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You Can Recover From Whiplash

Updated: Sep 27, 2021

by Dr. Chris Knudsen

Muscle IQ - Physical Therapy


There are a lot of people suffering from neck pain and headaches after a car accident. The label they are given is Whiplash. But, what is whiplash? And, what are your chances of a full recovery after a whiplash injury due to a motor vehicle accident? At Muscle IQ Physical Therapy we treat whiplash using evidence-based interventions, and our objective measurements show we have better recovery rates than what is accepted as the normal recovery in most research studies.

What is whiplash?

Whiplash is the most common diagnosis after a motor vehicle accident. One website says, "Whiplash associated disorders (WAD) is the term used to describe injuries sustained as a result of sudden acceleration-deceleration movements. It is considered the most common outcome after "noncatastrophic" motor vehicle accidents.[1] The term WAD is often used synonymously with the term Whiplash however whiplash refers to the mechanism of injury rather than the presence of symptoms such as pain, stiffness, muscle spasm and headache, in the absence of a lesion or structural pathology."

How Long Does it Take to Recover from Whiplash?

According to the latest research only 50% of patients with whiplash will fully recover. Most whiplash patients stop seeing much progress just three months after their accident. In most studies, a successful outcome from whiplash is when the patient improves function by 10%.

What Factors Affect a Poor Recovery from Whiplash?

There are several studies that have been done to analyze why a whiplash injury might not recover well.

One such study, entitled 'Prognostic Factors Associated With Minimal Improvement Following Acute Whiplash-Associated Disorders' (Dufton, J. et al., Spine: September 15, 2006 - Volume 31 - Issue 20 - p E759-E765) says that there are several factors that may influence whether someone will recover from whiplash. The most notable factors for me in this study were the following:

  1. Increasing lag time between injury date and presentation for treatment

  2. Higher initial pain intensity

  3. At work at entry to the clinic.

Why would these factors make it harder for someone to recover fully from whiplash? I think it is pretty clear. If you have seriously injured yourself in a car accident and you avoid going to phy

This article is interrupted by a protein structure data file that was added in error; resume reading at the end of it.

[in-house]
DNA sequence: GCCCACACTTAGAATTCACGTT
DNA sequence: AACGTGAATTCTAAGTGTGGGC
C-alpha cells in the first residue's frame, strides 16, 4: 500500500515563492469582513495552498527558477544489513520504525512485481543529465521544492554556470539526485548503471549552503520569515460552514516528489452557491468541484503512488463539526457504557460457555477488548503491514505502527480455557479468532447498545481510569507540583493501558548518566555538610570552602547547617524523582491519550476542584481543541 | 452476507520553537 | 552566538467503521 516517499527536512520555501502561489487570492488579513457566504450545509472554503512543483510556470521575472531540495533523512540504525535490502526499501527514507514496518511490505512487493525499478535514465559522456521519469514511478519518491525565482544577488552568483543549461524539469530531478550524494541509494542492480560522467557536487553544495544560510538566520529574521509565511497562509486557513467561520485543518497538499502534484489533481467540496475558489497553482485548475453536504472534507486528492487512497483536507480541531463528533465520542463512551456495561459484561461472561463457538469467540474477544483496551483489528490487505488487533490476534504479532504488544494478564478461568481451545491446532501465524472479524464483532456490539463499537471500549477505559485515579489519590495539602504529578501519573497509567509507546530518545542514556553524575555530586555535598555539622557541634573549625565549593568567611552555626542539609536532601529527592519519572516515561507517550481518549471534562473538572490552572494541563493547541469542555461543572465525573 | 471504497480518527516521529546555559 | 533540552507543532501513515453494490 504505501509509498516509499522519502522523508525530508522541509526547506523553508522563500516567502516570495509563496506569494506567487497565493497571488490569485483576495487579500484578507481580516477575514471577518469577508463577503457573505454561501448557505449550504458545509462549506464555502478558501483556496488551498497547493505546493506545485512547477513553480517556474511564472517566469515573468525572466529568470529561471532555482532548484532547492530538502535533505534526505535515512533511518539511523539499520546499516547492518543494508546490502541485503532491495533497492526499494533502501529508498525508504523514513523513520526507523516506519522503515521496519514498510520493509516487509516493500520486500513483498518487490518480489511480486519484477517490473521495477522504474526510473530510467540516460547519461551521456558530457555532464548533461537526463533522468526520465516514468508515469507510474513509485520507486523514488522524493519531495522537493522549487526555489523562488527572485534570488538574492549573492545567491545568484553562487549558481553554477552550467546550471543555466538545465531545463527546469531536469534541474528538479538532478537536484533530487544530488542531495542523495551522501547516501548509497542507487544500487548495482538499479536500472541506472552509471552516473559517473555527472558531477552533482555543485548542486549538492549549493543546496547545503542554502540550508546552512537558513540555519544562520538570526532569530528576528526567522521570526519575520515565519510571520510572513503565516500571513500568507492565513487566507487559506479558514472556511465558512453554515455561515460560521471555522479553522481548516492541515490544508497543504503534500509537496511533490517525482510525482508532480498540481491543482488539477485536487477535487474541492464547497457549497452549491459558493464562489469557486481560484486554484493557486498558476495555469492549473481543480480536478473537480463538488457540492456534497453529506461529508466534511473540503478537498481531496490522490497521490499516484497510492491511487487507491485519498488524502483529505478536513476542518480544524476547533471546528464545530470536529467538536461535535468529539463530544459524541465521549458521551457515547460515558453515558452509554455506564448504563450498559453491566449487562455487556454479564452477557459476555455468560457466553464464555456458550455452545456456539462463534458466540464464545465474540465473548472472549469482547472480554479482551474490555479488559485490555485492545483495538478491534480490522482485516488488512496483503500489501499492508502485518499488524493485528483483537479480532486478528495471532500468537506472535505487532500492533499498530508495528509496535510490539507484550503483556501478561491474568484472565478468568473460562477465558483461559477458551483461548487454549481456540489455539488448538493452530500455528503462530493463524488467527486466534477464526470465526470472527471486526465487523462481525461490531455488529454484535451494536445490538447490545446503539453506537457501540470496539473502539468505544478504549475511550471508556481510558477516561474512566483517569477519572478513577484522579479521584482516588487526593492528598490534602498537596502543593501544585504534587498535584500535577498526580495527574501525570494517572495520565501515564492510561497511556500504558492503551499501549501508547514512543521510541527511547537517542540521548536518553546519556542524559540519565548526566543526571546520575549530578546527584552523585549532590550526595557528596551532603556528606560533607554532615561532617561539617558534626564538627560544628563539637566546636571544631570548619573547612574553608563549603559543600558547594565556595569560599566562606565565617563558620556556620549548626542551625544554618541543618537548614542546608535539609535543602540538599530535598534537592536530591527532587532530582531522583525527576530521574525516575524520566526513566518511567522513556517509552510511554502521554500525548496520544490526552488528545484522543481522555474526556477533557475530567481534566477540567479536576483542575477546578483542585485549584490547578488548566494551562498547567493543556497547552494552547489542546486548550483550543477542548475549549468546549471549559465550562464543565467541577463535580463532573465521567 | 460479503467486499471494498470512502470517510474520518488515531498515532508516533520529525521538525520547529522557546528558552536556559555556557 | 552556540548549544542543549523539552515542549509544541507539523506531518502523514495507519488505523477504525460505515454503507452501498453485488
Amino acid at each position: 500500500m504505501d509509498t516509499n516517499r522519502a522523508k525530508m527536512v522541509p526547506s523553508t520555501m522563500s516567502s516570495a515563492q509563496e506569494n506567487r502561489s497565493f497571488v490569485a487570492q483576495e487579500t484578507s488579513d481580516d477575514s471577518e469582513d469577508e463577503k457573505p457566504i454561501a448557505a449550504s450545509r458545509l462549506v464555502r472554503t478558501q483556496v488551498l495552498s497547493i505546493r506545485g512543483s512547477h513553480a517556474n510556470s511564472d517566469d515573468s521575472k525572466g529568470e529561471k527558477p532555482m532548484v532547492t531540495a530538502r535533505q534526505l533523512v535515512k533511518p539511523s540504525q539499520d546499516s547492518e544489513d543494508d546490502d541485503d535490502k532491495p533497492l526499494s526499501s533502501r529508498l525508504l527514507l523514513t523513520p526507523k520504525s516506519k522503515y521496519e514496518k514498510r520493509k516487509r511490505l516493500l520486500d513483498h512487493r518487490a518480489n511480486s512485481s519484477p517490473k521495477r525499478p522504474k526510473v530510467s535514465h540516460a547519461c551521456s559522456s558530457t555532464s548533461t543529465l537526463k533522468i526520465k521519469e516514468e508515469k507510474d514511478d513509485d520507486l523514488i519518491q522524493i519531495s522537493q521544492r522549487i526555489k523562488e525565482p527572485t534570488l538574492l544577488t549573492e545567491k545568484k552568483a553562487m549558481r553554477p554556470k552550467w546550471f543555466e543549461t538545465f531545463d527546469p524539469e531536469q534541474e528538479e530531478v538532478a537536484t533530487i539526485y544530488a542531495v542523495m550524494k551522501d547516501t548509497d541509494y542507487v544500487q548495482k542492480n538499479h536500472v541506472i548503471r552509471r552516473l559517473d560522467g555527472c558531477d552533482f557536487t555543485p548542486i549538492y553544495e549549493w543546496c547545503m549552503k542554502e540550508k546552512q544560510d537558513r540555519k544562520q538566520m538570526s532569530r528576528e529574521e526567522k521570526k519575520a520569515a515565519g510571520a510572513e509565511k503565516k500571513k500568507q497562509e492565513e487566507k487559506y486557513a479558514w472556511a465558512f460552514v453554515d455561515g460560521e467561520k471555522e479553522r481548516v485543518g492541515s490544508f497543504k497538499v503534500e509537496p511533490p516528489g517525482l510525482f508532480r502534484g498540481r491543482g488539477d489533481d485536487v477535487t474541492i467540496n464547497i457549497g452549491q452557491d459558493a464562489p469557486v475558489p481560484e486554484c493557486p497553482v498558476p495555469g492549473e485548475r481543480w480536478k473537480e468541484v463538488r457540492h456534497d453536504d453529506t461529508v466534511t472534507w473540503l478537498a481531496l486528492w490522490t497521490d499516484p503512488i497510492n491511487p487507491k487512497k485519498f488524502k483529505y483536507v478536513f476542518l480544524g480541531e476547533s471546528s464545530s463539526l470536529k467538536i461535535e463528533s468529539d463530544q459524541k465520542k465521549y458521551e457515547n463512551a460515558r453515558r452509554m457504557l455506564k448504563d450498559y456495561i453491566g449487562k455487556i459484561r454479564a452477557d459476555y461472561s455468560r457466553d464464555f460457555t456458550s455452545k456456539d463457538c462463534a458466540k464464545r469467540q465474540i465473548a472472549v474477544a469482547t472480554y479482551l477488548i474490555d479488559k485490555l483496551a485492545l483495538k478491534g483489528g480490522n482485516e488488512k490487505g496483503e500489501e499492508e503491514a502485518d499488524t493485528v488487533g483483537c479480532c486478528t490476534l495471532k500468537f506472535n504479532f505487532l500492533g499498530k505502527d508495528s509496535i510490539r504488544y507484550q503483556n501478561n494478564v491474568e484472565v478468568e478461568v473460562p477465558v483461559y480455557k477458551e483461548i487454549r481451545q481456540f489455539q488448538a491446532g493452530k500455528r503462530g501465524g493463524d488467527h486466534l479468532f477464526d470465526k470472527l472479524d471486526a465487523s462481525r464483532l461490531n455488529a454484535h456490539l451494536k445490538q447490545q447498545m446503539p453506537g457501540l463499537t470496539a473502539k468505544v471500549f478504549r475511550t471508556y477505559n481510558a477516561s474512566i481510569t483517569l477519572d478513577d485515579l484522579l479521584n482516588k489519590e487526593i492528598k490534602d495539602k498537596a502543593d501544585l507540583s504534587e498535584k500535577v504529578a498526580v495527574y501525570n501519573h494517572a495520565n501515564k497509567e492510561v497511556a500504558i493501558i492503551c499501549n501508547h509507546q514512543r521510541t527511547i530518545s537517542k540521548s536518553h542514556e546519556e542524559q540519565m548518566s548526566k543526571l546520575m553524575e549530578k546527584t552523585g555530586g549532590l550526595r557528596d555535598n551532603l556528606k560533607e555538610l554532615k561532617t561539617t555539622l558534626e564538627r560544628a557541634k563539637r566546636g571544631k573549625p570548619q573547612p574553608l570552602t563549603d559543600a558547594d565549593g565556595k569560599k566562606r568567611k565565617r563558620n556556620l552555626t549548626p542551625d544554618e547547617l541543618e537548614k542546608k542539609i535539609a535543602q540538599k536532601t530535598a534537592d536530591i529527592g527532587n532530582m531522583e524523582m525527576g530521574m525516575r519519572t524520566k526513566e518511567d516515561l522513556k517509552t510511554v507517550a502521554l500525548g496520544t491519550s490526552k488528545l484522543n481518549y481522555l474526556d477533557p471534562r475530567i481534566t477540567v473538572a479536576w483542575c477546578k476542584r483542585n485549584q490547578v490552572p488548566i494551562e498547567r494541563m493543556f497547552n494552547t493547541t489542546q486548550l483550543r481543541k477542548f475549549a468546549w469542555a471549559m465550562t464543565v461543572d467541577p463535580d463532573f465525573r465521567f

John A.Dufton lists the recovery success rates of whiplash victims based on three groups. The groups are separated by the time between the accident and the patient starting physical therapy. The groups acute (<91 days), early chronic (91 days to 6 months), and chronic (>6 months). This study showed that those who started therapy greater than 6 months after the accident had a recovery success rate of 52.1%. Early chronic patients had a recovery success rate of 61.4%, and acute patients were 72.3%.

acute injury (<91 days since injury) were i

nitially compared to patients with chronic injuries (6 months since injury). Subsequently, a third group of patients with early chronic p

resentations (>91 days but <6 months since injury) w

The next study, from the Journal of Orthopedic and Sports Physical Therapy, says that only 50% of people with whiplash will recover.

Figure 1:

Another study says that most people get poor treatment after whiplash. "As illustrated earlier, few interventions have been demonstrated to provide clinically important benefits to patients with WAD I-II.12 It is an unsettling fact that most interventions used in clinical practice are not supported by scientific evidence. The Neck Pain Task Force recommended that educational pamphlets alone, soft coll

ars, rest, and passive modalities (heat, cold, diathermy, and hydrotherapy) have not been shown to confer any benefits to patients with acute WAD.12 Moreover, there was not enough evidence to comment on the effectiveness of spinal manipulation, traction, medications, and injections. Therefore, it is likely that a high proportion of patients are treated every day with ineffective or unproven clinical interventions.21 "

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